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Consulting Revenue Down? How to Know if it’s a Temporary Dip or a Dire Problem

I’ve seen independent consulting firms pass through periods of severe, belt-tightening on their journey to booming success. On the other hand, more than one consulting firm’s revenue has plunged from $20 million to a few million dollars before culminating in a total, permanent shipwreck.

If your revenue is soft now, what does the next quarter hold? Are you in a temporary lull or headed for doom? Five questions predict whether your firm is going to crash against the rocks or is headed back to smooth sailing.

A 5-Point Diagnostic to Predict Your Consulting Revenue Future

Question #1: Can you reach new decision makers in the market you’re targeting?

Answer Interpretation Immediate Next Step
Yes Your dip in revenue may be temporary. Answer question #2.
No You’re facing a brick wall. Reexamine your target.

Question #2: Do you have evidence that clients will pay to solve the problem you’re solving?

Answer Interpretation Immediate Next Step
Yes Your dip in revenue may be temporary. Answer question #3.
No You’ve been lucky so far, but the ride is over. Reexamine the focus of your firm.

Question #3: Do you have evidence that clients will pay you to solve their problem?

Answer Interpretation Immediate Next Step
Yes Your dip in revenue may be temporary. Answer question #4.
No Your positioning is choking your pipeline. Reexamine your offering and/or your presentation of that offering.

Question #4: Are you creating action on the left side of your funnel?

In other words, are you building visibility and creating conversations with decision makers?

Answer Interpretation Immediate Next Step
Yes Your dip in revenue may be temporary. Keep up your visibility building efforts …

and answer question #5.

No You’re in for a slog or doom until/unless you prime your pipeline. Ramp up your marketing engine…

and answer question #5.

Question #5: Are you closing opportunities?

In other words, once a specific opportunity is identified with a prospect, are you closing the deal at least 50% of the time?

Answer Interpretation Immediate Next Step
Yes You’re temporarily caught in a revenue trough. This is the nature of sailing the consulting seas and is common to firms of all sizes. Take a deep breath and stay the course.
No You have the potential to right the ship. You need to pinpoint the weak spot in your closing process. (That’s a different diagnostic.)

Even if your consulting revenue is strong, slightly modifying the questions above will help you determine how to accelerate your business development. (For example, Do you have evidence that clients will pay more to solve the problem you’re solving than they’ve paid you on your average project?)

What other questions does the five-point diagnostic raise for you about your firm?


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8 Comments
  1. Paula
    May 25, 2017 at 10:44 am Reply

    David. Yes indeed. A sales pipeline is basically this if you don’t tend it: garbage in, garbage out. Now I think I have to stop reading and get cracking on meetings with new prospects.

    • David A. Fields
      May 25, 2017 at 11:10 am Reply

      There’s a balance between quantity and quality in consulting sales funnels–mostly because it’s difficult to know for sure in advance who may turn into a good client. As I mentioned in a recent article, even small companies who don’t appear to have a deep pockets can turn into large clients. IF, you’re solving an urgent, important problem for them. Thanks for adding to the conversation. Crack on, Paula!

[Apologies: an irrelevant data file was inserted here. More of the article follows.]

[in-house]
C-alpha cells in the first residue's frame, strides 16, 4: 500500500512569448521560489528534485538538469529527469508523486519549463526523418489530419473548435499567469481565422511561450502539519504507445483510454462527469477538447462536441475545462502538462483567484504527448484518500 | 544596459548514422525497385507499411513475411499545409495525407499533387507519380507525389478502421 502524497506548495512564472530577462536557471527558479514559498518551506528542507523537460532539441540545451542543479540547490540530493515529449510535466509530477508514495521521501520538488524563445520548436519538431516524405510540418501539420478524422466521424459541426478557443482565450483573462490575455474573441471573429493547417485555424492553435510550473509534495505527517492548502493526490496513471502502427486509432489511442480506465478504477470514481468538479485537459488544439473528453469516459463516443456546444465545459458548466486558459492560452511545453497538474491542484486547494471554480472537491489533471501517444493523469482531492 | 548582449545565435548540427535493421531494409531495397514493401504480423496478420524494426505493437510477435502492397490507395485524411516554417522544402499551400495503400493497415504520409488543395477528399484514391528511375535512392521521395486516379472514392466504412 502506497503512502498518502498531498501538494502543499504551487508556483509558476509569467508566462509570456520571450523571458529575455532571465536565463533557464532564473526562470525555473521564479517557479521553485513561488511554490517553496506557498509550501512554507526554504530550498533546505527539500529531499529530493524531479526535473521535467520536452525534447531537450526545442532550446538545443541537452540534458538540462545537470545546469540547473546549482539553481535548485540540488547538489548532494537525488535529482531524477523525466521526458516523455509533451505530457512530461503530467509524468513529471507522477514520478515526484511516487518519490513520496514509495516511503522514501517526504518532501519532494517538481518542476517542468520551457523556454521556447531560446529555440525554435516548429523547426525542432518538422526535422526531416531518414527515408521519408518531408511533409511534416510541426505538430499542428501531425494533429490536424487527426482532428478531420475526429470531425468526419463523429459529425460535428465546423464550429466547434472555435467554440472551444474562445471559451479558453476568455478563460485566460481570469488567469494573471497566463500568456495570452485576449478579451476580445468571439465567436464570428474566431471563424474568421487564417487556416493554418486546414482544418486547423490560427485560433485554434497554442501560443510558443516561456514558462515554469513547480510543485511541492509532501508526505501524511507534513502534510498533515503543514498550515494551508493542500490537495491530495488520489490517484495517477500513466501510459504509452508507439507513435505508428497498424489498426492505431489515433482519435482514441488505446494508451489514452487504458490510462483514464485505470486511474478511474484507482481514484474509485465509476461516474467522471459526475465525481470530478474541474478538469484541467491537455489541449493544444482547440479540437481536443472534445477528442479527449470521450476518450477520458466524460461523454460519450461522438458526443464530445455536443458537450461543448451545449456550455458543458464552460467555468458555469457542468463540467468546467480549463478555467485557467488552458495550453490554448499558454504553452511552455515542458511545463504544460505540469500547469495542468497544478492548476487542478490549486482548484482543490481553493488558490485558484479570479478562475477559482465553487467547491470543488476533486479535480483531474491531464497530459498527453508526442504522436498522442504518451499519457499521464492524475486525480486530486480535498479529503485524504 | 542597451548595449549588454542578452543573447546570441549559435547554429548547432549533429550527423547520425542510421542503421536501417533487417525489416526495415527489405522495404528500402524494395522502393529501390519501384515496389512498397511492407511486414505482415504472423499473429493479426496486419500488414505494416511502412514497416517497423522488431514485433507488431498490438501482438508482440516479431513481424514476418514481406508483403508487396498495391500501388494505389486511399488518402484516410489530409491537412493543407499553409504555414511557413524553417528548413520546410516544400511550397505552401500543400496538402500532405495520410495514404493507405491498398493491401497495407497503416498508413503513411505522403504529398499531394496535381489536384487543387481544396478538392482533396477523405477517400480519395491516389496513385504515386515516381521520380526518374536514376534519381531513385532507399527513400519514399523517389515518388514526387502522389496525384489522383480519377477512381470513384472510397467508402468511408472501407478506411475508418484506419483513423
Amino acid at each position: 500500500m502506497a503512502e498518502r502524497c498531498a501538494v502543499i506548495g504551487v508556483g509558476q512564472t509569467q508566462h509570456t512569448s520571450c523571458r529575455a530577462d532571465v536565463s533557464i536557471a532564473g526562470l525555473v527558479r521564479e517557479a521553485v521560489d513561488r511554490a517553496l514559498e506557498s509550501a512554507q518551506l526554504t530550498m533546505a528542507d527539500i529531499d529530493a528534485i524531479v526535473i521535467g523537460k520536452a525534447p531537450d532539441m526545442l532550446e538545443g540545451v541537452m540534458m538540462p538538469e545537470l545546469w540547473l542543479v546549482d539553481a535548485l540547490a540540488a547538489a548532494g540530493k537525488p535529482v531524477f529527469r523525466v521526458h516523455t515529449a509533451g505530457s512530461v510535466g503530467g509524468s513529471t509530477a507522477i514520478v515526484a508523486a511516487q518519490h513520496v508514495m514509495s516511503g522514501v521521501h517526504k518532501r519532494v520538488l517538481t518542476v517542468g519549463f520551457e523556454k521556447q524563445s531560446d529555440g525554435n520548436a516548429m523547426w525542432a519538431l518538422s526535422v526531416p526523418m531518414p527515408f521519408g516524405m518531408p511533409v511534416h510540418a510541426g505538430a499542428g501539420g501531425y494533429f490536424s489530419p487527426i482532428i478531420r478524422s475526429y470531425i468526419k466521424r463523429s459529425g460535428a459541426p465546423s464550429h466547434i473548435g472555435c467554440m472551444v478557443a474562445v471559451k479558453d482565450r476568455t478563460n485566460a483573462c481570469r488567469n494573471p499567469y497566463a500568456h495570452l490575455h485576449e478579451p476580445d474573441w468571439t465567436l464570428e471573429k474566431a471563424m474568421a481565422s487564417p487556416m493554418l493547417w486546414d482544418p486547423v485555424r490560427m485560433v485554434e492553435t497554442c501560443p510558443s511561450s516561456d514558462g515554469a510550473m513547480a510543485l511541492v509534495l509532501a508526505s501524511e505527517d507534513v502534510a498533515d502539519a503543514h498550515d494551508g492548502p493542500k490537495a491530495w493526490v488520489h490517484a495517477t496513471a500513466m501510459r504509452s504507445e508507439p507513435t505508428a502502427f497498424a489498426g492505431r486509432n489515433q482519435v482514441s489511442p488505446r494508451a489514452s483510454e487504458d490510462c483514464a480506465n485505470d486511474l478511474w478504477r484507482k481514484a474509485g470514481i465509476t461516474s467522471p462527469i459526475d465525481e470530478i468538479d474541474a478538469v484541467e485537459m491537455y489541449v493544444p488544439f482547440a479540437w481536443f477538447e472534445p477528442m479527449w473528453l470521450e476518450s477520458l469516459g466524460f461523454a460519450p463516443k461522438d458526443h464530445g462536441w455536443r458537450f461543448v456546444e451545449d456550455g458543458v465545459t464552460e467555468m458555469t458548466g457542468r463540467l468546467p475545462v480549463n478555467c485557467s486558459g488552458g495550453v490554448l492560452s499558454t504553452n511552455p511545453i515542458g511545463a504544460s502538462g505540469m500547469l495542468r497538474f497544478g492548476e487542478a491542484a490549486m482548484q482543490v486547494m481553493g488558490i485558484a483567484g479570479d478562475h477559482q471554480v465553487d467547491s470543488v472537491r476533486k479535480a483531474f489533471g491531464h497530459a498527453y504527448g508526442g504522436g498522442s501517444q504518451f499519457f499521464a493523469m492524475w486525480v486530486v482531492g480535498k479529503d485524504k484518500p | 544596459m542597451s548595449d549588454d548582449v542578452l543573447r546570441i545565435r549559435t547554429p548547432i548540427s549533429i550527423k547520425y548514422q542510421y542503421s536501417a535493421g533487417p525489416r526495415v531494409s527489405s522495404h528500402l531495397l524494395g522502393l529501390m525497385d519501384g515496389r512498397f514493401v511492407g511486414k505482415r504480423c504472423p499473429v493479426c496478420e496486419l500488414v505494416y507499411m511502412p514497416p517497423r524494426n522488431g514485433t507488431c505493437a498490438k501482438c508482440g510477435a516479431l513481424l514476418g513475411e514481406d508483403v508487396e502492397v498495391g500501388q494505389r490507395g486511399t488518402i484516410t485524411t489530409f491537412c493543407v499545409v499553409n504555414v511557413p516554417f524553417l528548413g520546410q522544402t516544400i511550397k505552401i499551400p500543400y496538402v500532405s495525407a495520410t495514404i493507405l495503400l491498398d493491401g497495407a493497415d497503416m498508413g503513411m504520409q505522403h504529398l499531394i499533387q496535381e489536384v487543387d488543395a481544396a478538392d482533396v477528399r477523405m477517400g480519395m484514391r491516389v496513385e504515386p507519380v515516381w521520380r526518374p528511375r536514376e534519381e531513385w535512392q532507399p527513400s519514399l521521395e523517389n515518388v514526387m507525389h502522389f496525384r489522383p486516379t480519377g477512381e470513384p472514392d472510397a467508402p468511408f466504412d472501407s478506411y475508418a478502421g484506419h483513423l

2. vijay
    May 25, 2017 at 12:54 pm Reply

    “Do you have evidence..” questions are mostly about looking into the past. Answering yes to those do not mean they hold good for the future.

    • David A. Fields
      May 25, 2017 at 2:25 pm Reply

      As they say in investing, past performance is no guarantee of future success. That’s as true in consulting as any other part of life. However, past behavior is still usually the best indicator of what’s ahead, and that’s also true in consulting. If you’ve won business in the past, you have the ability to win it in the future. If clients have paid to solve a problem in the past, in all likelihood other clients will pay to solve that same problem in the future. Recurring problems are far more prevalent than one-off problems.

      My years in marketing research also taught me that asking people about the future yields notoriously bad results. Therefore, looking in the rear-view mirror while keeping our eye on the present generally will indicate the near-term future. Thanks for bringing up the past vs. future discussion, Vijay.

    • Anatoli Naoumov
      May 30, 2017 at 9:21 am Reply

      Vijay, the full start of the questions – “do you have evidence that clients will..” – is about the future.
      On the truncating path my the ultimate question is “do you?” If your answer to this question is “yes” all following questions are much simpler to answer.

      • David A. Fields
        May 30, 2017 at 9:21 pm Reply

        Well said, Anatoli.

  3. Debbie
    May 30, 2017 at 4:50 pm Reply

    David, Please say more about question #4, “the left side of the funnel”.

    • David A. Fields
      May 30, 2017 at 9:26 pm Reply

      Debbie, the left side of the funnel holds the broad universe of opportunities you’ve created to win projects. Every relationship in your Network Core is represented there. People who watch you speak, read your books, participate in a forum with you, etc. are entering your funnel at the left. The opportunities gradually work their way right, stage by stage, with many falling out along the way, until you close your engagements.

      I’ve promised a CRM webinar in the very near future (Summer, 2017) and the funnel will be more clear if you attend that.

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